The right to an indemnity can be lost if the trustee is guilty of misconduct as expenses must be "reasonably incurred in connection with the trust" (Article 26).  A trustee found guilty of a breach of trust is likely to have to bear personally the costs of unsuccessfully defending itself, although if the breach was minor, he may not have to bear such costs as courts do not wish to discourage persons from becoming trustees by inflicting costs upon them if they have done their duty or even if they have committed an innocent breach of trust.

Whilst a trustee's right to an indemnity may be lost through misconduct, it is not lost through allegations of misconduct.   So, if a trustee is sued for breach of trust and the claim fails, the trustee is entitled to an indemnity for the costs of defending himself even though in doing so, he was acting largely for his own benefit.   The fact that the beneficiary's proceedings were hostile in nature is irrelevant to the issue of whether the trustee is entitled to an indemnity.

The entitlement of a trustee to an indemnity does not prevent an order for costs being made against a beneficiary who sues unsuccessfully for breach of trust.  In such circumstances, it is likely that a court would order that the trustee should recover its costs from the unsuccessful beneficiary.  To the extent the beneficiary does not pay, or in relation to any shortfall between the costs that the beneficiary is ordered to pay and the trustee's actual costs, a trustee can recover the difference  out of the trust fund, pursuant to its right to be indemnified.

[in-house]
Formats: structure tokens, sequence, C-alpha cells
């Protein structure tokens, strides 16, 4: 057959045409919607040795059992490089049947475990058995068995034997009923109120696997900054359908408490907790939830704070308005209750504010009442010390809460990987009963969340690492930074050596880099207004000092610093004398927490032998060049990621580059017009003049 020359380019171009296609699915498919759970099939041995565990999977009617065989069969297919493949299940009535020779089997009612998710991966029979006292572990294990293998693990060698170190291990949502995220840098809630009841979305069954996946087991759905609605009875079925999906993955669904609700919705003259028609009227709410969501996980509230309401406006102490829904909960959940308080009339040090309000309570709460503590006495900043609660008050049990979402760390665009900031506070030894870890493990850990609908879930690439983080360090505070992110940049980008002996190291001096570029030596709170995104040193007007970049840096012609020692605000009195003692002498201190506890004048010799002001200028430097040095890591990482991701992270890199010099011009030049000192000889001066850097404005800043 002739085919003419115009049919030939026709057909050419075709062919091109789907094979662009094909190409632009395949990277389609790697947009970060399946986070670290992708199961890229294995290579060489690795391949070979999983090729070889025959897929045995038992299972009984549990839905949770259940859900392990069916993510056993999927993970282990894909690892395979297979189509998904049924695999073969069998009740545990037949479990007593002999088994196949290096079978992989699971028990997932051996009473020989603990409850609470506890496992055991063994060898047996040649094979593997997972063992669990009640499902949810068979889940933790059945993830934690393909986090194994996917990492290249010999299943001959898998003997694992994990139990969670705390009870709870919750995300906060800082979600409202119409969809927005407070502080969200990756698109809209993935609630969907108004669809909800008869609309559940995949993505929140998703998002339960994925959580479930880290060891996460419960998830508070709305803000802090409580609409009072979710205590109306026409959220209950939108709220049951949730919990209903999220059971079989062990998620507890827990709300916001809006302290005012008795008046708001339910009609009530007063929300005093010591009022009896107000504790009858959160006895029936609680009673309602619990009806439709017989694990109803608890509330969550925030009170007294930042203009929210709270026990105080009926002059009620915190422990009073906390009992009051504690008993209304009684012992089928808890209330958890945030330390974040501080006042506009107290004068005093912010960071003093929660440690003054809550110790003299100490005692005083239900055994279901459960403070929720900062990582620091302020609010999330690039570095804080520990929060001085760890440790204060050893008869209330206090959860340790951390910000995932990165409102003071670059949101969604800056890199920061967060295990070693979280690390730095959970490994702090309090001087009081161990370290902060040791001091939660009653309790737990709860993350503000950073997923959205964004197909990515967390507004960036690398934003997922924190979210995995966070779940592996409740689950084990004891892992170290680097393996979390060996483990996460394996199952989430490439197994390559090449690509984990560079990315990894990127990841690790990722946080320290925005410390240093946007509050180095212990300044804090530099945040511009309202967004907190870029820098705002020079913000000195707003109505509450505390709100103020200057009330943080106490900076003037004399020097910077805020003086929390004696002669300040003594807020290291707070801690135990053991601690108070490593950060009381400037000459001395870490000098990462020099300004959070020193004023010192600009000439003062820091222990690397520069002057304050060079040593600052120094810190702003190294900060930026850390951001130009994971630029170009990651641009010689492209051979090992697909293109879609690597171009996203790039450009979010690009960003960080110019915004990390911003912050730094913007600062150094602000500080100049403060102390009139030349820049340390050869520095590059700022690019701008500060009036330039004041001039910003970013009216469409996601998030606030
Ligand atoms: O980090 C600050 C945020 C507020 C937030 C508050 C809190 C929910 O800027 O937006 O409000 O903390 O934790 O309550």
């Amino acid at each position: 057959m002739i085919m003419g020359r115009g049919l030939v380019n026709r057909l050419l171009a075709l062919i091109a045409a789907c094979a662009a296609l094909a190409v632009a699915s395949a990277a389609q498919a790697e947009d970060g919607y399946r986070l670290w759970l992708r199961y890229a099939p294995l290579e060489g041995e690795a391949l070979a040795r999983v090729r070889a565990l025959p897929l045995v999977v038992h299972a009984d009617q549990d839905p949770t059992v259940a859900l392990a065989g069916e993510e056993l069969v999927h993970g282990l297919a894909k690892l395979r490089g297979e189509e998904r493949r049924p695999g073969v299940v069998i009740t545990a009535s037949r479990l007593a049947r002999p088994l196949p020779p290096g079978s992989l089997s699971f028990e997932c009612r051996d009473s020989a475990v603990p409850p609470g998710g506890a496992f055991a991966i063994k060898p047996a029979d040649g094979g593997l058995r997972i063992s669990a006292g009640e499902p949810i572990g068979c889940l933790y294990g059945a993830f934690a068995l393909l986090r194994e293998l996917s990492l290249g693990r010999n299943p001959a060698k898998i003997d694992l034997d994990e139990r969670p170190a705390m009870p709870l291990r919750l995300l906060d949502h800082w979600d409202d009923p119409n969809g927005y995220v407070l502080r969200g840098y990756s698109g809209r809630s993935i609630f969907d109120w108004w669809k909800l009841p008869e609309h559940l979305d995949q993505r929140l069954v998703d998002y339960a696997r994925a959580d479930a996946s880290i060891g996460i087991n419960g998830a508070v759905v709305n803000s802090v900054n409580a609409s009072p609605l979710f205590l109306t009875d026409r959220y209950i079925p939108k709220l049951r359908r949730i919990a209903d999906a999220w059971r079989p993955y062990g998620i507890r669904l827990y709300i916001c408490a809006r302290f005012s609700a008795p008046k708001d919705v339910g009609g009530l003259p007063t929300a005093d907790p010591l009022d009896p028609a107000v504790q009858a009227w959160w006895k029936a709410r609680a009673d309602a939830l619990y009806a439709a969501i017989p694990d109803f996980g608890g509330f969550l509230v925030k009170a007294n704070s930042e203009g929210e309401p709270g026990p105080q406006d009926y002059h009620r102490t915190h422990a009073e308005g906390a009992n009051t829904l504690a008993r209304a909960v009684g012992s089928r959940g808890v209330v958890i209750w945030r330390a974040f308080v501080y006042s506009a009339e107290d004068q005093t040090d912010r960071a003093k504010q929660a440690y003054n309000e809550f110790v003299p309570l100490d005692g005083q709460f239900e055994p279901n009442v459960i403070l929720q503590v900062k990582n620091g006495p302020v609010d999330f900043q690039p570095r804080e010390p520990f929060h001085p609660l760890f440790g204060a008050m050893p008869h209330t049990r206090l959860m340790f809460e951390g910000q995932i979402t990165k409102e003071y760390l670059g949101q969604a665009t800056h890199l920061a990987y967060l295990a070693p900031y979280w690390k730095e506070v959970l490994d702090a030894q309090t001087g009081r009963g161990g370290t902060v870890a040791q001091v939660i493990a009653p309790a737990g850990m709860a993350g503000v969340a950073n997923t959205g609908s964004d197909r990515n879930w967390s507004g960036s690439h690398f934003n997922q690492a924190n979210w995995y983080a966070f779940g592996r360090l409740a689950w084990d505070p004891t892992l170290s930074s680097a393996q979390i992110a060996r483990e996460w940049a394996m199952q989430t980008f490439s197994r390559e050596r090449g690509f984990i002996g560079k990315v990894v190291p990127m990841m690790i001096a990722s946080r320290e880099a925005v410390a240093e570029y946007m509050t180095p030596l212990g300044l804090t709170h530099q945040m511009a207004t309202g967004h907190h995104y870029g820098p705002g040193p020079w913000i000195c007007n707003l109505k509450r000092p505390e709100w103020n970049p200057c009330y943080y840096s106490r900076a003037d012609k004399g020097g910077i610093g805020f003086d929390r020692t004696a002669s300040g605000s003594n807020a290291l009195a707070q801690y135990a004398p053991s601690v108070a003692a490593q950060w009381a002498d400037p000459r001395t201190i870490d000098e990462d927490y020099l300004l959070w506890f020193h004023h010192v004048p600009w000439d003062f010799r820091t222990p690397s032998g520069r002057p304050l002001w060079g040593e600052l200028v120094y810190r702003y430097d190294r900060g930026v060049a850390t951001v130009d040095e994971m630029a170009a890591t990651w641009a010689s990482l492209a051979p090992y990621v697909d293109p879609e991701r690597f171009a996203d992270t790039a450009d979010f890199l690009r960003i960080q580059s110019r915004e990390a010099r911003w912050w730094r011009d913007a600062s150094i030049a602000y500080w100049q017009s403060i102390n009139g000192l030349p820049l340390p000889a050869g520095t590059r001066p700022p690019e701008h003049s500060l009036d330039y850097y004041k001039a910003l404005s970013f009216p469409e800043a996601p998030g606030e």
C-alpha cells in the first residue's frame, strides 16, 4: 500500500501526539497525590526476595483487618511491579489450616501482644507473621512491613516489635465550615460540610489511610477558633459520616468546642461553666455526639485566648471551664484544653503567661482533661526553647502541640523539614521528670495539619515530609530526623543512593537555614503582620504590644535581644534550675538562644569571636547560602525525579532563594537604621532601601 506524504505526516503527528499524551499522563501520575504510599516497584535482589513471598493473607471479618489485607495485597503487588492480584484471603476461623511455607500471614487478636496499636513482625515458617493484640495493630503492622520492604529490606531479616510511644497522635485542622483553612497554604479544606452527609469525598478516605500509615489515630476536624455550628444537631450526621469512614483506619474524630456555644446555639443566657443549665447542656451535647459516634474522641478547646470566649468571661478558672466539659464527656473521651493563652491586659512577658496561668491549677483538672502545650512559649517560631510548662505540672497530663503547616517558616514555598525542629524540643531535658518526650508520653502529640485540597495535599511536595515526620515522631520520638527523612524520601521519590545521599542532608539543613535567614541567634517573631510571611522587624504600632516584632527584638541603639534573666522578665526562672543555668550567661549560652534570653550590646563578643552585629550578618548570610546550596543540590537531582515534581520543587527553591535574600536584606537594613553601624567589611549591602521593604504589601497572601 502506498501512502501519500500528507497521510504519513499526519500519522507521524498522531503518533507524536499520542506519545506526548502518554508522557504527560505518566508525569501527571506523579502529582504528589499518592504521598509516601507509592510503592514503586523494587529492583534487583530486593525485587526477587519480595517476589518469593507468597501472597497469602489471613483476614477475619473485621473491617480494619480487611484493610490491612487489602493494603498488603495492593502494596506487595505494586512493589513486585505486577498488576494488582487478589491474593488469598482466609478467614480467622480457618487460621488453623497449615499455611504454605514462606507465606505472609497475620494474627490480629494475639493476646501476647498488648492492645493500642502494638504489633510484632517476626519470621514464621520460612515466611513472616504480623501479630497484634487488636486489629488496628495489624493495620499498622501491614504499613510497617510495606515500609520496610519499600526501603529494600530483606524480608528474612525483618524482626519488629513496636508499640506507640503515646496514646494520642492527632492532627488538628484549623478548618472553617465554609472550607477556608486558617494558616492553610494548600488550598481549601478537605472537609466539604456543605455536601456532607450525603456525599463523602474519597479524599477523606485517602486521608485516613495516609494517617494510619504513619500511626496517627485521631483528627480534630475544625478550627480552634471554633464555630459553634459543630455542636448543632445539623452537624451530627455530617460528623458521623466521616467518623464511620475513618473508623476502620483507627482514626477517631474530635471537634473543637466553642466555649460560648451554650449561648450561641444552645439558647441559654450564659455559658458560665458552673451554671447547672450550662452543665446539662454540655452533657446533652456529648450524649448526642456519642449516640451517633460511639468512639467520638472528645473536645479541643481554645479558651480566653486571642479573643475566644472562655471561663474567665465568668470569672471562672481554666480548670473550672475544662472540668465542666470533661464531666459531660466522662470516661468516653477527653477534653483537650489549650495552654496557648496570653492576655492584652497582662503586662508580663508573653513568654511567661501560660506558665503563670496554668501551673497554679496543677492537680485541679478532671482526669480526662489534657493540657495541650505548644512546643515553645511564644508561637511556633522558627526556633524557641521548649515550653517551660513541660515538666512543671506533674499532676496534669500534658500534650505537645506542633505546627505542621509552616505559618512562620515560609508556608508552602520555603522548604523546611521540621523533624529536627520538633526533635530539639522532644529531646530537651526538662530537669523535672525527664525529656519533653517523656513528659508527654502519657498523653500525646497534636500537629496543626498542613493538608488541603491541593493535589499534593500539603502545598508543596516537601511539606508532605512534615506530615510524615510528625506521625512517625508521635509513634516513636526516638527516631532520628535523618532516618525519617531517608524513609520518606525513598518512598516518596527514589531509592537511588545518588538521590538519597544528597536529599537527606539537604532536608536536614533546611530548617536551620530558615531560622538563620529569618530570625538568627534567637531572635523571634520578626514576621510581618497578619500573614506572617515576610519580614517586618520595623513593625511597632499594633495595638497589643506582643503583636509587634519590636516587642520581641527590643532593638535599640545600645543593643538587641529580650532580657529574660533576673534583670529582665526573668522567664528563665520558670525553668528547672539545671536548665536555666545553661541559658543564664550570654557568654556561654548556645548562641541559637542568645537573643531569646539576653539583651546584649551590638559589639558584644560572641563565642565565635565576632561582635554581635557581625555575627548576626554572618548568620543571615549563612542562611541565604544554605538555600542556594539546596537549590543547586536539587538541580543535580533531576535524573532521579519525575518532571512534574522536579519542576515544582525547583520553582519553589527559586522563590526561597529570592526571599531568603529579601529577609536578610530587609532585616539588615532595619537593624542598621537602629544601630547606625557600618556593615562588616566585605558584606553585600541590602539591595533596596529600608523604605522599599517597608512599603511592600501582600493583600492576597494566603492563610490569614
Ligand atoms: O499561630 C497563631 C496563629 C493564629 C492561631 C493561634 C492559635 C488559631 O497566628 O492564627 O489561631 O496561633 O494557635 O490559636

Costs of a non-trustee fiduciary

The Court of Appeal agreed that a person with functions in relation to a trust which are fiduciary but who is not a trustee, is entitled to an indemnity in respect of costs reasonably incurred by him in the discharge of such functions.  He has a right to be reimbursed in full (provided the costs were reasonable) and his costs will not be subject to taxation.  JPM had been brought before the Court in its fiduciary capacity only (not as settlor or former employer of the Beneficiary) and it incurred the costs of the proceedings in the discharge of its fiduciary functions. It followed that JPM (not having been found guilty of any misconduct) was entitled to an indemnity out of the trust fund for the costs reasonably incurred by it in the proceedings. 

Equally, JPM could have brought the application itself and recovered its costs from the trust fund.  Whilst it was not, as settlor, entitled as of right to bring an application under Article 51 of the Trusts Law, it could have done so with the leave of the Court.   Faced with the demand for disclosure by the Beneficiary, JPM could have sought the guidance of the Court as to the extent of its obligations as a fiduciary to comply with the request and the leave of the Court would probably have been granted.   


This is helpful guidance for persons with fiduciary powers in relation to a trust (whether protectors, settlors or otherwise) as to their likely exposure or otherwise on costs if they are contemplating bringing an application for directions under Article 51 or are subject to such an application brought by a beneficiary.  The judgment also provides useful clarification as to the nature of a trustee's right to be indemnified out of the trust fund  in relation to its costs.

Please note that this briefing is only intended to provide a very general overview of the matters to which it relates. It is not intended as legal advice and should not be relied on as such.